Friday, May 7, 2010

What does it mean to be a person of courage?

In the Rochester, NY area Rev. Scott Tayler at First Unitarian has started a monthly theme and small group ministry curriculum which is called Soul Matters. The theme for May is "What Does It Mean To Be A Person Of Courage?" My Soul Matters group met last night. Also, Rev. Peggy Meeker's sermons this month are based on the topic of courage. Some of the participating churches also tie in their children's religious ed with the theme.

I have been troubled by the idea of courage. It is like goodness, beauty, justice: everyone has a different idea of what it means.

I find it difficult to articulate my thoughts and feelings on what it means to be a person of courage because I think it means different things to different people depending on your level of consciousness.

Courage can be engaged at the egocentric level, the ethnocentric level, and the kosmocentric level.

Most of us instinctively will act to save ourselves, a loved one, and things which are threatened that are important to us. Is this courage or self preservation?

The jingoism and chauvinism flows when we praise people who go to battle to protect, preserve, and promote our group. Are suicide bombers courageous? Are young American boys and girls who join the military to kill Iraqis and Afghanis at the behest of an immoral and corrupt government courageous? I find more courageous the Winter Soldiers who have stood up against the immoral activity and gone to jail.

Was Jesus of Nazareth courageous when He ignored the pleas of His disciples to leave Jerusalem and He told them "get behind Me Satan" and "put away your swords."?

I think people show courage when they stand up for what they believe is right, true, just in the face of negative consequences. It takes guts to speak truth to power when you can be persecuted, mocked, arrested, tortured, even killed. Most people don't have the guts, they don't have the heart, they have too much to loose.

The rich young man asks Jesus, "What do I have to do to get to the kingdom?"

Jesus says simply, "Follow the commandments."

The young man says, "I already do that and there seems to be more."

Jesus says, "Sell everything you have, give the money to the poor, and come follow me."

There it is right there. The test of real courage.

The young man saddened and turned away.

So do we. We sell our soul to the devil every day because we are afraid. We have little faith. We lack the courage to be true to ourselves and to each other and to the faith which we so easily profess.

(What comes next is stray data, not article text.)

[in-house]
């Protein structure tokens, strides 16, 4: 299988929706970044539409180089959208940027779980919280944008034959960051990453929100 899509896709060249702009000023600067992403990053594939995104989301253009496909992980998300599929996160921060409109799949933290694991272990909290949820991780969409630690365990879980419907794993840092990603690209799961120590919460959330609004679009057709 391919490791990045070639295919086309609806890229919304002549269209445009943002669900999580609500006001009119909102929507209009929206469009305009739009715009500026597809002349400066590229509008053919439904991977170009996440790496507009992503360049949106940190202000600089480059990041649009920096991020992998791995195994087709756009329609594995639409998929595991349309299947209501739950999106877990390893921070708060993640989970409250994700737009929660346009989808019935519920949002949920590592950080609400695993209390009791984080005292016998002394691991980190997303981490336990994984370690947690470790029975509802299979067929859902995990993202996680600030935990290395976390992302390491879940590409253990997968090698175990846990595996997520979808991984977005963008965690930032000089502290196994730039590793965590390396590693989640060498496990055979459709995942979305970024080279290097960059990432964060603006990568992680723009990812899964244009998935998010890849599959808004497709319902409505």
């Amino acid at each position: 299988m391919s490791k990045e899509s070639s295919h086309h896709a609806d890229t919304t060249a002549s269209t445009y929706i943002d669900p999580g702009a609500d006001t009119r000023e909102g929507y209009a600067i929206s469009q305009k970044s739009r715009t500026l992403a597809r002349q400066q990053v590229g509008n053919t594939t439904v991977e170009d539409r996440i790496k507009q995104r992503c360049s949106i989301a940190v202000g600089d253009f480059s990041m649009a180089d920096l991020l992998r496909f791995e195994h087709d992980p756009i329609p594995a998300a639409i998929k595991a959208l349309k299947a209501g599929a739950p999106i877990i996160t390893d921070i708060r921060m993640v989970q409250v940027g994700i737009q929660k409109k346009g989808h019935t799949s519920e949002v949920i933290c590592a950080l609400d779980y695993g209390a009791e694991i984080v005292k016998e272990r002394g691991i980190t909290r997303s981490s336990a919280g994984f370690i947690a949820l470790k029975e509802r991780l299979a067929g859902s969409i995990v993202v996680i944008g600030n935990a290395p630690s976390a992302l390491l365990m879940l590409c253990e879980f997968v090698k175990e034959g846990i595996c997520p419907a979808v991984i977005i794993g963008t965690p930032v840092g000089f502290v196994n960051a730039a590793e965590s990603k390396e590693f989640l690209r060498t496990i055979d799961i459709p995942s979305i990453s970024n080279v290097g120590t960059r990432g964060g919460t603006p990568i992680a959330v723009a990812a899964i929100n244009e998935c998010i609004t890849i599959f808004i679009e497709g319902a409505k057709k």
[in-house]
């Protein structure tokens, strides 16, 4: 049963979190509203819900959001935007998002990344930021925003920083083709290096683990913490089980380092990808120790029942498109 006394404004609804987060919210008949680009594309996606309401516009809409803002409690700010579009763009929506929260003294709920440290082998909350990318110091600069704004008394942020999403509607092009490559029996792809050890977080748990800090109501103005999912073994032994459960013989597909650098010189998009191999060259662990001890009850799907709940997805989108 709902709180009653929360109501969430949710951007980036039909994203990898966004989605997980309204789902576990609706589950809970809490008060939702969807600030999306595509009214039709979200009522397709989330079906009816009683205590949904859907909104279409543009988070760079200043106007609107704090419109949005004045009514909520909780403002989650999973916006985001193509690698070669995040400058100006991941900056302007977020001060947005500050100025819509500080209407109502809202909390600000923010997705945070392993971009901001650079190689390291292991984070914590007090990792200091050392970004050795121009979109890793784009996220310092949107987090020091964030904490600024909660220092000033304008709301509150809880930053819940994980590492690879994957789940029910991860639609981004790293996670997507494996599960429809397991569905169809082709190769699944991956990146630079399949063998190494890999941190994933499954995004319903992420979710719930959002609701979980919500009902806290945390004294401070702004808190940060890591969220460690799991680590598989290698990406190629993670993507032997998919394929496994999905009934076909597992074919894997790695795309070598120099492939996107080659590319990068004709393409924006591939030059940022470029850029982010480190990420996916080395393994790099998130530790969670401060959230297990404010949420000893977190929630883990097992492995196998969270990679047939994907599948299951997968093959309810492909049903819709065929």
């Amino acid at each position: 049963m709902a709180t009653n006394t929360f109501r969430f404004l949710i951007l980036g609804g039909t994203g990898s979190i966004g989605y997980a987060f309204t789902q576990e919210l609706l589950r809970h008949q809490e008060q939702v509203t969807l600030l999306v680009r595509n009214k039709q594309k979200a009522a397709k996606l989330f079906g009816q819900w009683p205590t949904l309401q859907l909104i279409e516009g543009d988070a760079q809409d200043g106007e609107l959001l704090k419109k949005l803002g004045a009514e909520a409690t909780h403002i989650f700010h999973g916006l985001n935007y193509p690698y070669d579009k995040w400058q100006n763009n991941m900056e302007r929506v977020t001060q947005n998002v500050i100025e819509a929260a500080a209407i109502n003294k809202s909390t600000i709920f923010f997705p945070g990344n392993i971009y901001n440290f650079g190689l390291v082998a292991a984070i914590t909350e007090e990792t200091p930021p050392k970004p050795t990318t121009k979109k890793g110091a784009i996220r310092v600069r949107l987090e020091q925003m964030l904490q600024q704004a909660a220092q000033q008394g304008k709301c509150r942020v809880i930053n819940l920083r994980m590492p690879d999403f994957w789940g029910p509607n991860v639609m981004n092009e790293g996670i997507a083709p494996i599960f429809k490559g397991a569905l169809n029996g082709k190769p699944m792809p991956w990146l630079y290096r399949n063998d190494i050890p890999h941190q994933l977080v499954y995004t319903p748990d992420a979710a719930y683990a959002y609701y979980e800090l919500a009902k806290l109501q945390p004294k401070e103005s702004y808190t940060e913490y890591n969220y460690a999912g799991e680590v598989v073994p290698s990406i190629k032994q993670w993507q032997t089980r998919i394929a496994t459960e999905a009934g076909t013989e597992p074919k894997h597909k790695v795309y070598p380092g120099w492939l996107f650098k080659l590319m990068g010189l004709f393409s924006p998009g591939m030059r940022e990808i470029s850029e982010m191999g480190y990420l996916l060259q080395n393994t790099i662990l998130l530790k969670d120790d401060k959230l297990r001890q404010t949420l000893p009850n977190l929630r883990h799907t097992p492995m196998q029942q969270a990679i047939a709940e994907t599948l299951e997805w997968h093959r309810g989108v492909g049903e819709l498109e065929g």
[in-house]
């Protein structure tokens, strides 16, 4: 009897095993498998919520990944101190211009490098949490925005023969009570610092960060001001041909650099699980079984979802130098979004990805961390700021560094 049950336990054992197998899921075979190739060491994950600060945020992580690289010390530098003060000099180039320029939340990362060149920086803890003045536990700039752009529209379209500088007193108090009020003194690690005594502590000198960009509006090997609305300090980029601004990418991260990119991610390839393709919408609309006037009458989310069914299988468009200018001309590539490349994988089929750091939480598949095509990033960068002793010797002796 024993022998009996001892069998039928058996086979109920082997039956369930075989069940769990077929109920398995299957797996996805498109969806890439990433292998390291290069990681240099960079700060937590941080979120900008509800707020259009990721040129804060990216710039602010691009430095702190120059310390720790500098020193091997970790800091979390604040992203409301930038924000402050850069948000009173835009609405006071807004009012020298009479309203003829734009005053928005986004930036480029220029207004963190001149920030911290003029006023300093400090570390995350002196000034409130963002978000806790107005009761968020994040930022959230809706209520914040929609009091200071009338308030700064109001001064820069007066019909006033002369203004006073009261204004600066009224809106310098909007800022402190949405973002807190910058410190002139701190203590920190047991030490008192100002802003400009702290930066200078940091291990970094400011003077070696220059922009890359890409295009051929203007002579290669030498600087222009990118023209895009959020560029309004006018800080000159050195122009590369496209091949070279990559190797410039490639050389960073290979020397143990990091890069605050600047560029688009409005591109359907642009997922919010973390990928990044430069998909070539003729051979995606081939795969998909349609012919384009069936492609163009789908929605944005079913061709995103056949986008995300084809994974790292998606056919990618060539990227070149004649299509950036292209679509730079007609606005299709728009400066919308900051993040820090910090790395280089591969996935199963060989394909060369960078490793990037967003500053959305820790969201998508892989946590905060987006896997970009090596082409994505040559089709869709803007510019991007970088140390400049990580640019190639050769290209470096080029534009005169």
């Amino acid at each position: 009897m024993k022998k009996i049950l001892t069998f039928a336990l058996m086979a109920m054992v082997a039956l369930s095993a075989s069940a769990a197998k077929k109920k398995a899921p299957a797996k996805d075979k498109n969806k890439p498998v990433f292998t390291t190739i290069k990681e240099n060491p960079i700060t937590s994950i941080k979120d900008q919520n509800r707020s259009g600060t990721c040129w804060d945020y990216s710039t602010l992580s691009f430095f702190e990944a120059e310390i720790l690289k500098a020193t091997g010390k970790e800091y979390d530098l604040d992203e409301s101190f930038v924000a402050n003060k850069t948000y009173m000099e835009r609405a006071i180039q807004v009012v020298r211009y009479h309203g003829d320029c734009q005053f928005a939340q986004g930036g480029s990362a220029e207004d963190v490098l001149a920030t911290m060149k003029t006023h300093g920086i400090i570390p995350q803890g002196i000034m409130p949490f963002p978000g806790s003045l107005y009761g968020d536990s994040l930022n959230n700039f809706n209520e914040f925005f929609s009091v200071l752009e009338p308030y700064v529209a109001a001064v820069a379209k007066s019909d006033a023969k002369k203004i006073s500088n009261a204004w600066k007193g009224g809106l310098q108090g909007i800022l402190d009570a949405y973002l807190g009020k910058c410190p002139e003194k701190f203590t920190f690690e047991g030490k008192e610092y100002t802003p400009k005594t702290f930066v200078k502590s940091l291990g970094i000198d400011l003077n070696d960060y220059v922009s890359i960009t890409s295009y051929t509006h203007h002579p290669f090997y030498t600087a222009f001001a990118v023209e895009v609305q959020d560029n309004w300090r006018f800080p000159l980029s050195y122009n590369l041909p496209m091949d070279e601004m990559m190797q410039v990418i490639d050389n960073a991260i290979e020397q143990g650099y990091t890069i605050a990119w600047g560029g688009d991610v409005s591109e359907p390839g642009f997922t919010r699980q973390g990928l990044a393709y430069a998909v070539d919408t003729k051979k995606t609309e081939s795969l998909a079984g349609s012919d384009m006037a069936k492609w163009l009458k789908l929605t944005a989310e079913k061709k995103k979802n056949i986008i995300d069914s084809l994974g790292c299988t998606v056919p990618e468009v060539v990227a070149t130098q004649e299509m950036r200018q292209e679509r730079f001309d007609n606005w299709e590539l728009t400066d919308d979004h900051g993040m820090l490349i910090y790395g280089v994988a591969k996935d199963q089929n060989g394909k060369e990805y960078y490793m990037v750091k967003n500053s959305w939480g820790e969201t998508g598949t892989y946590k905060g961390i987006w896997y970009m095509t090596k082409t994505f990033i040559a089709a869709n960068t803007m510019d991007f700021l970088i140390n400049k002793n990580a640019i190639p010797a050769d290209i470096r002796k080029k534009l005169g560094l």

Would you give up every thing for your Unitarian Univeralist faith?

I didn't think so, and I am not sure that I would either.

Our faith is cheap faith. Few of us, put ourselves on the line for it. Few of us are clear about what it even is. It is hard to give up everything for something so fluffy, so saccharine, so psychobabbly. As Sarah Palin mockingly said, "How's that hopey changey thing workin for ya?"

Courage takes heart, and most Unitarian Universalists that I have met are nice people. They seem to want to be taken seriously, but it is hard to do so. They are in it for the feel good stuff, but it has no depth, it has no heart.

Until Unitarian Universalism finds its heart it will continue to be a very small denomination of very nice do-gooders. What it could use is a big dose of courage.

I, myself, am not sure if I am a person of courage, but I am not willing to sell my soul to the devil. Many times in my life I have followed Jesus' suggestion and given things up like jobs, houses, even a wife, two children, friendships, and material objects, money, etc. As Tracy Chapman sings, all that you have is your soul.

Like Diogenes who, with his lantern, roamed the countryside looking for an honest person, I, likewise, wander the countryside looking for a courageous UU. Do you know any you could point me toward?


  1. Hi David,

    I see that you posted a comment to Linda Laskowski's 'The Observer' blog post in response to my comment here. Here is how I responded to Linda's response to your comment -

    Well said Linda.

    I agree 100% that it should not take that much courage to act on the first principle of Unitarian Universalism, or indeed most of the other ones, although there are some special situations where some courage may well be needed to honor and uphold UU principles.

    I somewhat waggishly suggested to David you were a UU leader who had shown a modicum courage by "daring" to tell the truth about my participation as an observer at the April, 2010 Board meeting, especially in light of the harsh negative reaction that you received from *some* UU bloggers for doing so.

    end quote

    Usually if there is a smiley-wink emoticon following one of my comments it is an indication that it is not to be taken *too* seriously.